Abstract: The Child Tax Credit (CTC) provides a cash transfer of up to $2,000 per child under age 17 to millions of families in the United States. Using the Current Population Survey, we examine the aggregate effects and distributional implications of the rules governing children’s eligibility for the credit. While approximately 90% of all children qualify for at least a partial CTC, we document striking disparities in eligibility by income and race. The vast majority of children living in households in the bottom decile of the national AGI distribution are completely ineligible for the CTC and the majority of filers in the bottom thirty percent are eligible only for a partial credit. In contrast, virtually all children living in households in the top half of the income distribution qualify for the full credit amount. Approximately three-quarters of white and Asian children are eligible for the full CTC, compared to only about half of Black and Hispanic children. We use our results to estimate the distributional effects of a range of reforms to the CTC eligibility rules. Our results suggest that reforming the credit to include a larger share of children would more evenly distribute the credit’s benefits across children of different races and incomes.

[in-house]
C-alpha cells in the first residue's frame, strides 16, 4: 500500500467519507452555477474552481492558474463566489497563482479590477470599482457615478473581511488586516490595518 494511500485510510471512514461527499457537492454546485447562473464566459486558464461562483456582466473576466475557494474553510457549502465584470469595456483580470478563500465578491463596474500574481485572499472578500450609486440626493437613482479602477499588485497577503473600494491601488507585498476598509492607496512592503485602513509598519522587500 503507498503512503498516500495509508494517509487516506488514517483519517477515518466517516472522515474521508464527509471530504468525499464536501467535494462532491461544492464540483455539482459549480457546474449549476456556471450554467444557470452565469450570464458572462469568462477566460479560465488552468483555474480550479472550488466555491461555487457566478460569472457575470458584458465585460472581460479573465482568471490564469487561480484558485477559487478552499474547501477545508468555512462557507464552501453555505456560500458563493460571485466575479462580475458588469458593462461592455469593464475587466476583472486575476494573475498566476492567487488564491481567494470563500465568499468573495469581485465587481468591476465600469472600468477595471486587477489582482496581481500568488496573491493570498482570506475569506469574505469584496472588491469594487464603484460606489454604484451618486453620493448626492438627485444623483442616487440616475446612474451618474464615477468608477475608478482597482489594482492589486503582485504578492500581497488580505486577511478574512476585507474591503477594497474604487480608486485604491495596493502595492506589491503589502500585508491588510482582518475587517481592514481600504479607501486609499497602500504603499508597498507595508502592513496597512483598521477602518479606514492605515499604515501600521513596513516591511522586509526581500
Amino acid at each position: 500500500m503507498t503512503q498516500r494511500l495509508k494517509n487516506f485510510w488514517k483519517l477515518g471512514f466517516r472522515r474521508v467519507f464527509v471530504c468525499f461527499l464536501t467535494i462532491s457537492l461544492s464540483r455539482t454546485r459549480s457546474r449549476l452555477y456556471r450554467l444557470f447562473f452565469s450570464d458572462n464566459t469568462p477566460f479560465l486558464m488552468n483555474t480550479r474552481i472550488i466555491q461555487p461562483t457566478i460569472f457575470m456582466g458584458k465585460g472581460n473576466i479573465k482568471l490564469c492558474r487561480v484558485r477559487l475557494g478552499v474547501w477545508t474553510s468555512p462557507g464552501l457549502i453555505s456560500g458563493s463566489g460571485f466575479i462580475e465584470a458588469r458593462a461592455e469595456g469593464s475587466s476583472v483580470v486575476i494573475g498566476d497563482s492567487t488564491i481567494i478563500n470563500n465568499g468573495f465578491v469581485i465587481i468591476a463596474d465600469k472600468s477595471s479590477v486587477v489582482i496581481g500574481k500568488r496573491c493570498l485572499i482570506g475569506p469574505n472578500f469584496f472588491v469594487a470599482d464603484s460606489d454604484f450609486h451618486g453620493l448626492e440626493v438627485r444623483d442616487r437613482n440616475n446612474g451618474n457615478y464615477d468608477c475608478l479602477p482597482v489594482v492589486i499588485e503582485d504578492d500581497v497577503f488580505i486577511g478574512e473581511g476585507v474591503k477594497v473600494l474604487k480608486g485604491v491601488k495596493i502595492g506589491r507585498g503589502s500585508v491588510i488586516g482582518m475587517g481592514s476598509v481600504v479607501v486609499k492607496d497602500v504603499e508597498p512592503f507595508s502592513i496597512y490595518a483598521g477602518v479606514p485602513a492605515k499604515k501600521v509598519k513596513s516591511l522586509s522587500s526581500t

JEL: H2
    Date: 2020–10